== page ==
Iran has warned the media against the publication of reports concerning the impact of Western sanctions, urging it to cooperate so that "the country is not hurt," local newspapers reported on Wednesday.
"Our country is not in a position to allow the media to publish (any) news or analysis which is not compatible with the regime's and national interests," said Mohammad Hosseini, the Minister of Culture and Islamic Guidance, whose ministry oversees the Iranian print media and official news websites.
Japanese insurers are expanding their maritime coverage to allow more domestic tankers to transport Iranian crude, as Tokyo looks to keep oil flowing despite tough Western sanctions, industry sources said on Wednesday.
More than 15 miles offshore Singapore a black-and-red hulled tanker has been stranded for about 150 days holding South Sudanese crude worth almost $60 million, a hostage of a two-decade war.
South Sudan says its northern neighbor stole the shipment on the ETC Isis and about 2 million barrels more. Sudan says it had the right to sell the oil. The feud over the cargoes, worth more than seven days of the South’s annual economic output, has entangled lawyers in London, shipowners in Cairo, buyers in Japan, dealers in the British Virgin Islands and Trafigura Beheer BV, the world’s third-biggest oil trader.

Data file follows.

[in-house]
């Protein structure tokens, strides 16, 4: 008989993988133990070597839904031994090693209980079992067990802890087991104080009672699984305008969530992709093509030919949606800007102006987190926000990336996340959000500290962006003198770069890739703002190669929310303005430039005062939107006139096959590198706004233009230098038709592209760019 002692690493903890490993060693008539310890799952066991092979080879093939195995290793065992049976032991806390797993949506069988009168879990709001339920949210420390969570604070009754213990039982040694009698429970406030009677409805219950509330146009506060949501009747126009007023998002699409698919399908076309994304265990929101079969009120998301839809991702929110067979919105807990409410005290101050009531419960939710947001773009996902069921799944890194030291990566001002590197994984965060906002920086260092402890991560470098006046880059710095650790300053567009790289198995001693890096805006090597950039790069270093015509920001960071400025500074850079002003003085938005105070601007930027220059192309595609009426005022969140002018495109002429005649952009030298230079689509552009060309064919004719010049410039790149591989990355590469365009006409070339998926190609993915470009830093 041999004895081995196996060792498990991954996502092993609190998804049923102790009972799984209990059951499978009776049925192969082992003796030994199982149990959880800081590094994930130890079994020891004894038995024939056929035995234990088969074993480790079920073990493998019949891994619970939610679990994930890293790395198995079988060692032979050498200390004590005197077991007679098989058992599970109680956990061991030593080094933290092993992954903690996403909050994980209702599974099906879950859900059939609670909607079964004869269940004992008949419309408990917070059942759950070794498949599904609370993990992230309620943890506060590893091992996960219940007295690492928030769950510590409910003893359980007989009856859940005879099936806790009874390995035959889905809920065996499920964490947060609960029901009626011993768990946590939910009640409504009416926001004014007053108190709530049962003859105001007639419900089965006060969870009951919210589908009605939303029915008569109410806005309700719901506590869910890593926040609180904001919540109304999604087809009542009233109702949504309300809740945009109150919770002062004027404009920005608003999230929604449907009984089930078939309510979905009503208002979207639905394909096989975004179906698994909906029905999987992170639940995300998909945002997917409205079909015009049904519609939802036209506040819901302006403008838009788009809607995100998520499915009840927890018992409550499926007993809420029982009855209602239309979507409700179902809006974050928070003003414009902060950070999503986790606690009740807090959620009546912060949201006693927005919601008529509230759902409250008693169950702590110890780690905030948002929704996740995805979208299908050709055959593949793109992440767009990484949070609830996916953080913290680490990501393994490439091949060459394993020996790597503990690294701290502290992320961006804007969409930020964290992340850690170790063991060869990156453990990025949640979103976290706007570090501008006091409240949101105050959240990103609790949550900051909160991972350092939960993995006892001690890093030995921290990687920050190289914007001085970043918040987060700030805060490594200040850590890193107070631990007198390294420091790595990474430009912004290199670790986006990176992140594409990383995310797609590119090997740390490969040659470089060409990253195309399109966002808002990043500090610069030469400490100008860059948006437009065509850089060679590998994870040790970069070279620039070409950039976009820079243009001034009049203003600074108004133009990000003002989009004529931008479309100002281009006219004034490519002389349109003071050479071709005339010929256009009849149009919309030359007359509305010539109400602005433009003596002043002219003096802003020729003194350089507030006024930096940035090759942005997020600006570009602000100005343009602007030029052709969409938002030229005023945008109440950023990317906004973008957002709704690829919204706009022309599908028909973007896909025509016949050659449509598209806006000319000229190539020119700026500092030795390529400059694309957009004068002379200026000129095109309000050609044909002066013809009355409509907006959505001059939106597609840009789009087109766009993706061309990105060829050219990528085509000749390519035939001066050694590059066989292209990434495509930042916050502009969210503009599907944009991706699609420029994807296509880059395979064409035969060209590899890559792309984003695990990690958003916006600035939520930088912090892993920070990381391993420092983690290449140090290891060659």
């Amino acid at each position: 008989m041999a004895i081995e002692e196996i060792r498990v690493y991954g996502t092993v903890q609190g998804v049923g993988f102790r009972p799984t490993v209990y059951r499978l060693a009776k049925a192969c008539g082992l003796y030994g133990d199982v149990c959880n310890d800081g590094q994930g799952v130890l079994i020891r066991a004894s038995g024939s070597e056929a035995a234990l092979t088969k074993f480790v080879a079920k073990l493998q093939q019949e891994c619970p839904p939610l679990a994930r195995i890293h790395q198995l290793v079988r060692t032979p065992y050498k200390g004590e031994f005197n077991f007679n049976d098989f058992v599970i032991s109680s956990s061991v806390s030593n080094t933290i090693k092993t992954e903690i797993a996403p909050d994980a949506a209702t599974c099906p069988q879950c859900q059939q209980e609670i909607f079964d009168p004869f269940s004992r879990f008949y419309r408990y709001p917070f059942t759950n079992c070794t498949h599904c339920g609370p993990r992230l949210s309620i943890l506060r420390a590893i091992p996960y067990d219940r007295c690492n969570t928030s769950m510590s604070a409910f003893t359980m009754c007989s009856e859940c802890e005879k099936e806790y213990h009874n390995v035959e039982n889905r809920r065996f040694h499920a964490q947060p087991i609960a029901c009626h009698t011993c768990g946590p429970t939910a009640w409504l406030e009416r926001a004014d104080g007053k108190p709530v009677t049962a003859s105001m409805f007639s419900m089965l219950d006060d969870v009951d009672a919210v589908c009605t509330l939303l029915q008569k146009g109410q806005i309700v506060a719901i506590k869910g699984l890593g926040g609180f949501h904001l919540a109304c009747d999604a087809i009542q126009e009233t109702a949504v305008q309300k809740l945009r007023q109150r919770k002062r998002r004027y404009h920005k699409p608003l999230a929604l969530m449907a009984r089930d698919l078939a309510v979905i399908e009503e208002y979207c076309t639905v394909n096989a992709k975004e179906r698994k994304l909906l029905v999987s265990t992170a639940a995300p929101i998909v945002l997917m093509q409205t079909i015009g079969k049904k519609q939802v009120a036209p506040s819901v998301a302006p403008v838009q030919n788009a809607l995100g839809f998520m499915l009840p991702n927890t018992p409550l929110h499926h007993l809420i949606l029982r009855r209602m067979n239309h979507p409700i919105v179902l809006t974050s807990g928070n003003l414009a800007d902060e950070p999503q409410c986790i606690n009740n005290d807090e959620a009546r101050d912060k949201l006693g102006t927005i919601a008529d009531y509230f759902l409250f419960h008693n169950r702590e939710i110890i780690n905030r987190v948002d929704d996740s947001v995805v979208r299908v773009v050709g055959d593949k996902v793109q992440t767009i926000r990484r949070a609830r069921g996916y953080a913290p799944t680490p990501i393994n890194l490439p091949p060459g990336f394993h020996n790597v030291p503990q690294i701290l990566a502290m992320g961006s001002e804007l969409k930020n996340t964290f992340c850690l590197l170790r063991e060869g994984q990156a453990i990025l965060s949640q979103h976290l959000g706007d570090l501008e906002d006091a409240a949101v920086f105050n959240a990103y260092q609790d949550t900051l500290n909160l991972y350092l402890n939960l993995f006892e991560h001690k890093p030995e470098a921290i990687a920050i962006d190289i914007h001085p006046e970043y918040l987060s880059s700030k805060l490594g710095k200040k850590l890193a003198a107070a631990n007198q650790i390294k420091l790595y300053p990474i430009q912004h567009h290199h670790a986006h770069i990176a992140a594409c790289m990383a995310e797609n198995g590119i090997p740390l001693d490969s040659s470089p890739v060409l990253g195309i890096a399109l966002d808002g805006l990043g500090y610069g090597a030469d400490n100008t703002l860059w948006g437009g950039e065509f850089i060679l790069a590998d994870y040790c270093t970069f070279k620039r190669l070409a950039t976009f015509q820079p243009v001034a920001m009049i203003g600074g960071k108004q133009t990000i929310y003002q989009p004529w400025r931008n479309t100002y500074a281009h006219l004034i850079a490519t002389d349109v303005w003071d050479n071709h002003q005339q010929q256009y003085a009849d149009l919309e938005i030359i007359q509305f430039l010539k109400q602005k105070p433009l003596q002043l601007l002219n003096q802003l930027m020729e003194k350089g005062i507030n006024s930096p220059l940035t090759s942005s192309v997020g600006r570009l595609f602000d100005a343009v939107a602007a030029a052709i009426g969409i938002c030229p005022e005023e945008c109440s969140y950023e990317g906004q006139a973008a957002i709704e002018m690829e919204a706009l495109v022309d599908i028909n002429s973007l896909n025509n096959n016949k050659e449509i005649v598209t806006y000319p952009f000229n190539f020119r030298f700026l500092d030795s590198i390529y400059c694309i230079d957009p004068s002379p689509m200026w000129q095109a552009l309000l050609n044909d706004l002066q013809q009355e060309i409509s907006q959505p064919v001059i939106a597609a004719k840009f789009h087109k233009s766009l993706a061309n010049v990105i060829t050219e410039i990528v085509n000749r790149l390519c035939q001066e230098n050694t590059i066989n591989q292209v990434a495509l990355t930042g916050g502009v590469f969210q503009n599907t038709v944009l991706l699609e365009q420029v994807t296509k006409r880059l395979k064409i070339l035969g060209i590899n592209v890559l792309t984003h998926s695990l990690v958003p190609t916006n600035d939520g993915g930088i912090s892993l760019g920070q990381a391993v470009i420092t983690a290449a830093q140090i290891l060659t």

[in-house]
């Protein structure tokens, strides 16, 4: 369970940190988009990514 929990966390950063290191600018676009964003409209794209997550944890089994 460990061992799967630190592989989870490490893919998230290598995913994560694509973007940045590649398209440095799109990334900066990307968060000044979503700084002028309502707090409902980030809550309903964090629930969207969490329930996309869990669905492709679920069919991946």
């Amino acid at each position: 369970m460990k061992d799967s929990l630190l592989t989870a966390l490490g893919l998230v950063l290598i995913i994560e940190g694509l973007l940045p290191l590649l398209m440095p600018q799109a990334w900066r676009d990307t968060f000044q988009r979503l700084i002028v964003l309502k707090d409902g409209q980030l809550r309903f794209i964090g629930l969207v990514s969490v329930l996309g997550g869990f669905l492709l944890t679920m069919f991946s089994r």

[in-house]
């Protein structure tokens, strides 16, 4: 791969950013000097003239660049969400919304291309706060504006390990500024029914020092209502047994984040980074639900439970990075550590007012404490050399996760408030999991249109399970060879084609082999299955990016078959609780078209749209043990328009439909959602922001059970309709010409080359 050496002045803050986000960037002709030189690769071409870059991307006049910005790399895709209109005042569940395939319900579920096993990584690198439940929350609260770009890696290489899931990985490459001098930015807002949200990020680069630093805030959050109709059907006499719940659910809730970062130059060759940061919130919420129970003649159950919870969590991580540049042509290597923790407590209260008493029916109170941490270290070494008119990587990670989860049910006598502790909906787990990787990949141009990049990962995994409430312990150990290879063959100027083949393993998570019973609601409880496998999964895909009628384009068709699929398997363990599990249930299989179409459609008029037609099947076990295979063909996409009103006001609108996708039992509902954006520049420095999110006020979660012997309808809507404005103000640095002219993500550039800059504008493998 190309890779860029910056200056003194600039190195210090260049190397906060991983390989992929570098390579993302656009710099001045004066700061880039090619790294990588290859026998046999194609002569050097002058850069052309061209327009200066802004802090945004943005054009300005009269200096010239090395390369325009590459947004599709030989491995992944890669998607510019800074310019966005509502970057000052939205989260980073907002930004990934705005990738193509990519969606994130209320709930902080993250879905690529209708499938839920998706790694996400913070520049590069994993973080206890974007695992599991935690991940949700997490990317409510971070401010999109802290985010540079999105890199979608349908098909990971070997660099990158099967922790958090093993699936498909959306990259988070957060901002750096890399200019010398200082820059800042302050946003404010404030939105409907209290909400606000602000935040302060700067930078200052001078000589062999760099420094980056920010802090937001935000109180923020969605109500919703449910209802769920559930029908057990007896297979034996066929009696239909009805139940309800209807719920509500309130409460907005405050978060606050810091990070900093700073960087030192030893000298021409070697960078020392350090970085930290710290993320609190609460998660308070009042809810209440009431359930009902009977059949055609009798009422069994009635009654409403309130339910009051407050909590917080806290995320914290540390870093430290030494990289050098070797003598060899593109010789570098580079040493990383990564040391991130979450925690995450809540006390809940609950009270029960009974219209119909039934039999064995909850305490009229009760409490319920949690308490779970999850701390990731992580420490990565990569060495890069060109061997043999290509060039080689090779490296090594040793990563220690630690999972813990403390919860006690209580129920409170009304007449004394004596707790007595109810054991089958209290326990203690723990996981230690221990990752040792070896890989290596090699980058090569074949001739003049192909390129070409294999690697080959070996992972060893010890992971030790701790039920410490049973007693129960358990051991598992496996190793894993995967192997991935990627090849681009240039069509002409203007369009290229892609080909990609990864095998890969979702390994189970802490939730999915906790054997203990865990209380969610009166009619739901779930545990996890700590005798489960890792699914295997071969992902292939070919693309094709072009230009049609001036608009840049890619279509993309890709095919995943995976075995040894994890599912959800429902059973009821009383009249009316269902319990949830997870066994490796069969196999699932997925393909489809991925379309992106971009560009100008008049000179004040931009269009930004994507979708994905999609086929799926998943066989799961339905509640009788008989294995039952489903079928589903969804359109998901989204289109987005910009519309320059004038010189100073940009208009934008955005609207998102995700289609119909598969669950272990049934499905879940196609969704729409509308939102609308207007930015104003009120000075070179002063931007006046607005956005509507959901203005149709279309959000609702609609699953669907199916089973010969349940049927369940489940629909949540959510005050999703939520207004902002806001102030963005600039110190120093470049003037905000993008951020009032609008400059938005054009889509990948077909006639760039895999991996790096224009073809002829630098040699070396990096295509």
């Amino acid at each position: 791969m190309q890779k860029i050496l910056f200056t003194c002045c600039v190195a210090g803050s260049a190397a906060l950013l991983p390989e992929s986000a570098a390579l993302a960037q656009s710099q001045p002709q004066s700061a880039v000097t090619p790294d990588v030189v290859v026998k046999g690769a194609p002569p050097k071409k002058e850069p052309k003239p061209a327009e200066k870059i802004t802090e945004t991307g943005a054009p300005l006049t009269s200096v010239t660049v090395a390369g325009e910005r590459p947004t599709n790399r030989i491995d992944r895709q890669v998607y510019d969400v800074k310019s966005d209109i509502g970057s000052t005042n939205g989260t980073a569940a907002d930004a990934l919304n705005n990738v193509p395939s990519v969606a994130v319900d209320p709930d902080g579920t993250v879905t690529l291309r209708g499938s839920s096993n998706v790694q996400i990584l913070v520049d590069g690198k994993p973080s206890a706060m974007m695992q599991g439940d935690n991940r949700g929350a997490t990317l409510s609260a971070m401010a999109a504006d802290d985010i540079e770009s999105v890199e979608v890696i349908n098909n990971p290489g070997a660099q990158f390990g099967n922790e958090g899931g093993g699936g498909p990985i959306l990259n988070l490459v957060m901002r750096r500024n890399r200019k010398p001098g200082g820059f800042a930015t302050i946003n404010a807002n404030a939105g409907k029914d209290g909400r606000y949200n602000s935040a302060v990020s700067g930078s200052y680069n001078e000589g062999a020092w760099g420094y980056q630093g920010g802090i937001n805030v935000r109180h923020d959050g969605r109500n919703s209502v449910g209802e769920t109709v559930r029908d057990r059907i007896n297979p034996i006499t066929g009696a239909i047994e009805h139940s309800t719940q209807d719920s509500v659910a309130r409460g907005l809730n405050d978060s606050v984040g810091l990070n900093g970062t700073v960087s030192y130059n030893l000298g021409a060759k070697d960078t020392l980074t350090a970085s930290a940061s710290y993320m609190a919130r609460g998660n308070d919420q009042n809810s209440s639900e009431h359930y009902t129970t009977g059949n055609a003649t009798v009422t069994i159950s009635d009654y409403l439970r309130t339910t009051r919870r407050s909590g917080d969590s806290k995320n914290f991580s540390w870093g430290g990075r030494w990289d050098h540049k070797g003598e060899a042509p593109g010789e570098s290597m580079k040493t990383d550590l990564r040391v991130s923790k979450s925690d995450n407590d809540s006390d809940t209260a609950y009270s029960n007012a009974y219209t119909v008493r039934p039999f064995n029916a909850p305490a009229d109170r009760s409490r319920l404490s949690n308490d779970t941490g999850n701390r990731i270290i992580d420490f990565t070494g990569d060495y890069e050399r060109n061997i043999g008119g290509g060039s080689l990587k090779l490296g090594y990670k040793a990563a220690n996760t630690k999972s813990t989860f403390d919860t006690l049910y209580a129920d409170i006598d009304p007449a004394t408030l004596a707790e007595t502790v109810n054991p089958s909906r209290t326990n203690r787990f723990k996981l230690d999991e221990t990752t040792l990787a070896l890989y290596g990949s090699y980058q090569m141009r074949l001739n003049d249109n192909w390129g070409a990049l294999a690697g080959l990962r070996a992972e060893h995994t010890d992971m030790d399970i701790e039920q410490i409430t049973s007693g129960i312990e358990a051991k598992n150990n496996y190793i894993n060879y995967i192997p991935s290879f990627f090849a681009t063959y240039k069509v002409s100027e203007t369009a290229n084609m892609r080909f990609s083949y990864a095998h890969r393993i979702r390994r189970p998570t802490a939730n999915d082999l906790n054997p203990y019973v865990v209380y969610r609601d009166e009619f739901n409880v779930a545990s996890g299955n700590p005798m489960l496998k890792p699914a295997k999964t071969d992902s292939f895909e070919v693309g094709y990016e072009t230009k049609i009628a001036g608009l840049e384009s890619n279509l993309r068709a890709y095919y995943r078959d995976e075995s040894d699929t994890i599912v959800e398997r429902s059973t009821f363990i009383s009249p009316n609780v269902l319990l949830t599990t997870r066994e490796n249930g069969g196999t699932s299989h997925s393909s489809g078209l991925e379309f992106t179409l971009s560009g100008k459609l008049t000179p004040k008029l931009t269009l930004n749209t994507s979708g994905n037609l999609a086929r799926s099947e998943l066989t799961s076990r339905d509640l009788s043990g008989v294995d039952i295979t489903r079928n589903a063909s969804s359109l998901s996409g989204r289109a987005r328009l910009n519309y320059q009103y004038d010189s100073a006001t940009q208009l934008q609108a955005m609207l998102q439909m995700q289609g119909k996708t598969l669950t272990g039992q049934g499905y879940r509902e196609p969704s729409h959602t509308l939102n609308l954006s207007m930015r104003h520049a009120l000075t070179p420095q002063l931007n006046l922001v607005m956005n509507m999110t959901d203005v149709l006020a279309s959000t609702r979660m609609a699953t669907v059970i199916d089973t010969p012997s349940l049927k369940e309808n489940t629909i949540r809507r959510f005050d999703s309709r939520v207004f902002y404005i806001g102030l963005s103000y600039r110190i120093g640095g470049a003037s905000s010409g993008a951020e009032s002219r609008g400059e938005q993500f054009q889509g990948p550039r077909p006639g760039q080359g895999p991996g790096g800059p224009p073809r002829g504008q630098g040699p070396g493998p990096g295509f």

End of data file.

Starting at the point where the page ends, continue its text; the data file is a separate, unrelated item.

Thousands of Shiite Muslims turned out for the funeral of a man killed during protests triggered by the arrest of a prominent Shiite Muslim cleric in Saudi Arabia's oil-producing Eastern province, witnesses said on Wednesday.
WASHINGTON – Moving the mountain of U.S. military gear out of Afghanistan after more than a decade of war will cost billions of dollars and prove far more difficult than last year's withdrawal from Iraq, the Pentagon's No. 2 official said Tuesday.